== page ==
Family Treatment Emphasizing Communication, Skill-Building May Reduce Chances of At-Risk Children Becoming Substance Abusers

Release Date: April 12, 2004 This content is archived.


BUFFALO, N.Y. -- Preliminary results of a comprehensive program to prevent children from using alcohol or other drugs shows that a family-treatment approach emphasizing communication and skill-building may be effective in reducing the risk of children becoming substance abusers, according to researchers from the University at Buffalo School of Social Work.

More than 600 families in the Buffalo-Niagara region and southern Ontario participated in the Families Working Together program, a collaborative project conducted by the UB School of Social Work and the Centre for Addiction and Mental Health (CAMH) in Canada.

"Children of alcoholics are at higher risk of certain negative outcomes, including alcoholism, substance abuse, depression and anxiety," said Andrew Safyer, Ph.D., interim dean of the School of Social Work and a co-investigator on the project. "Studies show programs that target parents, children and the family itself can be more effective in preventing further substance abuse than approaches focused on youth or parents."

Funded by a five-year $2.9 million grant from the National Institute of Alcoholism and Alcohol Abuse of the National Institutions of Health, the Families Working Together program worked with families with a child between the ages of 9 and 12 who has or had a parent with an alcohol problem and a parent or caretaker who has regular responsibility for the child.

Families enrolled in the project were selected based on referrals from substance-abuse agencies, health and mental-health agencies, schools and advertisements in newspapers and on posters. They were selected at random either to attend weekly sessions focusing on family relationships, parenting skills and children's coping and competency skills, or to receive a booklet of information on preventing substance abuse.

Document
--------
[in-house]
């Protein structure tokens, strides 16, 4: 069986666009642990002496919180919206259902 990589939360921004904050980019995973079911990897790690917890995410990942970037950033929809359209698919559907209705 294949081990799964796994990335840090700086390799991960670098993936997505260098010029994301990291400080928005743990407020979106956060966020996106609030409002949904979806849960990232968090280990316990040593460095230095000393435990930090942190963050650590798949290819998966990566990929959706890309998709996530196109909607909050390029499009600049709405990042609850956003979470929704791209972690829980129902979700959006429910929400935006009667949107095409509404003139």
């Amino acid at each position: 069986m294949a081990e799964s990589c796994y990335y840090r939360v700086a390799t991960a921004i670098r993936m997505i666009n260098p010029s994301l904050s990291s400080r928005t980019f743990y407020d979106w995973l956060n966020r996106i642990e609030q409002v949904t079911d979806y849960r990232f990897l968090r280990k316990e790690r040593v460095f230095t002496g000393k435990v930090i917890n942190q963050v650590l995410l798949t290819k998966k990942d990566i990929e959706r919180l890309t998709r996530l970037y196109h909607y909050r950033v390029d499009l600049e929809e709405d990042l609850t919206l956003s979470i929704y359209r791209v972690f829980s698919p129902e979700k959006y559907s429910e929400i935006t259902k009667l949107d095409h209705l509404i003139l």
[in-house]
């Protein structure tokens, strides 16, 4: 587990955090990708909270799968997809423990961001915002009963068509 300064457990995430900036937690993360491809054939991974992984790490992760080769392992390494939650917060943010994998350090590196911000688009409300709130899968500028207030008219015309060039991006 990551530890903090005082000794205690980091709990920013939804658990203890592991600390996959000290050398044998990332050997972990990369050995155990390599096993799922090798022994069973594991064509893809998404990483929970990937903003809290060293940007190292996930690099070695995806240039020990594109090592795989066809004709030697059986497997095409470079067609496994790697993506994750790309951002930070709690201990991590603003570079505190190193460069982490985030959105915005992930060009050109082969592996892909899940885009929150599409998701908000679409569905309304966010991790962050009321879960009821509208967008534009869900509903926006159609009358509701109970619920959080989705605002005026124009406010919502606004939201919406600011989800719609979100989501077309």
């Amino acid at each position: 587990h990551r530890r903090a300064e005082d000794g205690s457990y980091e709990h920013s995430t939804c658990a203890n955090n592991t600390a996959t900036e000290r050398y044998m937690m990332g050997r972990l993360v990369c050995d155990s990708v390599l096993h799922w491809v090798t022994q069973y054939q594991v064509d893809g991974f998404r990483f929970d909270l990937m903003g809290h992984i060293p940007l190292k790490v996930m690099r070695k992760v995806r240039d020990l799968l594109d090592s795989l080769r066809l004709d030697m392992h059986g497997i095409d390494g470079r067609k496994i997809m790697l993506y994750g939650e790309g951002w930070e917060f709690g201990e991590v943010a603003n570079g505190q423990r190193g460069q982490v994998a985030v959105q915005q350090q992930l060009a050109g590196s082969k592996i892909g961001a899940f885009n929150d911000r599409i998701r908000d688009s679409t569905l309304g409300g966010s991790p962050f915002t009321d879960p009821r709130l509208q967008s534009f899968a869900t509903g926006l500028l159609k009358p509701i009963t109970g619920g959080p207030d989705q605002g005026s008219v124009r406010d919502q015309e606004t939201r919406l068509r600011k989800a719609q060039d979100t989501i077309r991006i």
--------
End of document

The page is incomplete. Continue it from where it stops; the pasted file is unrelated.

Researchers conducted interviews with the families before and after the 14 weekly sessions, as well as four and eight months after they concluded the program.

Weekly meetings followed a predictable structure so families could become more familiar and comfortable with the routine, said Eileen Giancarlo, program coordinator for the UB School of Social Work.

The three-hour meetings were divided into three parts, she said. Sessions began with a family-style meal for participants and program staff, followed by an hour when children and parents attended separate group skill-building sessions. The third hour was used to bring families back together to practice the skills they had learned.

The children's groups focused on skills to build resilience, such as awareness and appropriate communication of feelings; problem solving and social skills; resisting peer pressure and identifying healthy resources within their community, and education about substance use, abuse and addiction.

The parents' groups emphasized an atmosphere of hopefulness leading to positive change, including the importance of tuning in to a child's developmental issues, identifying unique risk and protective factors, as well as communication skills and effective techniques for managing anger, stress and discipline.